[iDC] re: "Praxis-based" Ph.Ds

Danny Butt db at dannybutt.net
Tue Jan 16 21:58:36 EST 2007

Dear Margaret, all

Just a quick response Margaret - I am not at all strongly opposed to  
practice-based Ph.D programmes - in fact the reason I am studying  
them for my own Ph.D :) is that I believe they have the potential to  
illuminate certain limitations in Euro-American disciplinary research  
traditions. As you have already pointed out, the new media  
environment and other dynamics are already showing some of the  
constitutive tensions of these traditions (research and  
dissemination; knowledge and expression; what constitutes a "field of  
knowledge" to which the Ph.D contributes; etc.)  So the erosion of  
these historical disciplinary binarisms is something I support fully.

The issue I was trying to raise is about strategy and institutional  
realities as raised by Simon. The creative practice PhD seems to me  
to be likely to have a large strategic impact on the larger research  
environment, and the position of art schools in the university  
sector. Further, many traditional institutions and people have much  
to lose and little to gain from opening up to the incursion of the  
practice-based research into the Ph.D. as such, and so there are high  
levels of risk to organisations and to disciplines including art and  
design in this move. In New Zealand and Australia I have seen a  
number of quite negative reactions which have begun to call into  
question whether such practices should legitimately gain research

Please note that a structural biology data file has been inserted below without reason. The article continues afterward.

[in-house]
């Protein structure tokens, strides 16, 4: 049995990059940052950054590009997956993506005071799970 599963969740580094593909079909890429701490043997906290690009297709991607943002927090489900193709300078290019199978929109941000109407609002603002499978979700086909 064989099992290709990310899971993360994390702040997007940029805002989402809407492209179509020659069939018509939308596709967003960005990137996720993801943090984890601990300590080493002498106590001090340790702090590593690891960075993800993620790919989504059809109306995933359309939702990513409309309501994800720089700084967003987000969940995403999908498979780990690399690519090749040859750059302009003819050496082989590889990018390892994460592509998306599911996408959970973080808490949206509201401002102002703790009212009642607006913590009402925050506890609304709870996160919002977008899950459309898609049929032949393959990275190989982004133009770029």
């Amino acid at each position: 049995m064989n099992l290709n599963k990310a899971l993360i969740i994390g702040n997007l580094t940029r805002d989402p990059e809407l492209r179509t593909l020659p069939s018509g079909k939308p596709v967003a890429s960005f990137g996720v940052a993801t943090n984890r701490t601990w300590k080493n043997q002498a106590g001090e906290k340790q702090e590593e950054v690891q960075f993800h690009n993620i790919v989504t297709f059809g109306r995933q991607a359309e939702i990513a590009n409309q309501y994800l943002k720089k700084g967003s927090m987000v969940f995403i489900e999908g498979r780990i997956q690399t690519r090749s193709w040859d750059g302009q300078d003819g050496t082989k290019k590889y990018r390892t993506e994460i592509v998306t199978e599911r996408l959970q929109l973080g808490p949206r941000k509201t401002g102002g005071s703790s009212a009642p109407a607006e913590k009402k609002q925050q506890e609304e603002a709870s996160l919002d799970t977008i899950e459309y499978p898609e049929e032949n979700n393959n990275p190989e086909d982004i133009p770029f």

funding (previously, some practitioners have done so "under the  
radar", disguised as "real research"). In light of such responses, we  
can expect new forms of managerial oversight and pressures for  
regulation, and (for example) traditional RS&T folks having measures  
of control over how creative practitioners undertake their work. We  
know how this works in institutional and policy environments :)

So I just think for those of us taking on this fight, it's bigger  
than even the very large struggles I know people like yourself have  
made just to get programmes off the ground in institutions and  
legislature. There is a need for more discussion about the effects  
and an opportunity to build some much-needed solidarity in agenda  
setting internationally (let's be clear - the hard science research  
agenda is set internationally), so I greatly value this discussion  
which is contributing to that shared understanding - and I'm learning  
a lot here too :)


On 16/01/2007, at 2:14 PM, Margaret Morse wrote:

> Dear IDCs, we've have more substantive posts since my last  
> response.  May I say that everyone is at least somewhat ambivalent  
> about the practice-based Ph.D. and some are totally opposed.   
> However, there are also acknowledgement of possibilities that could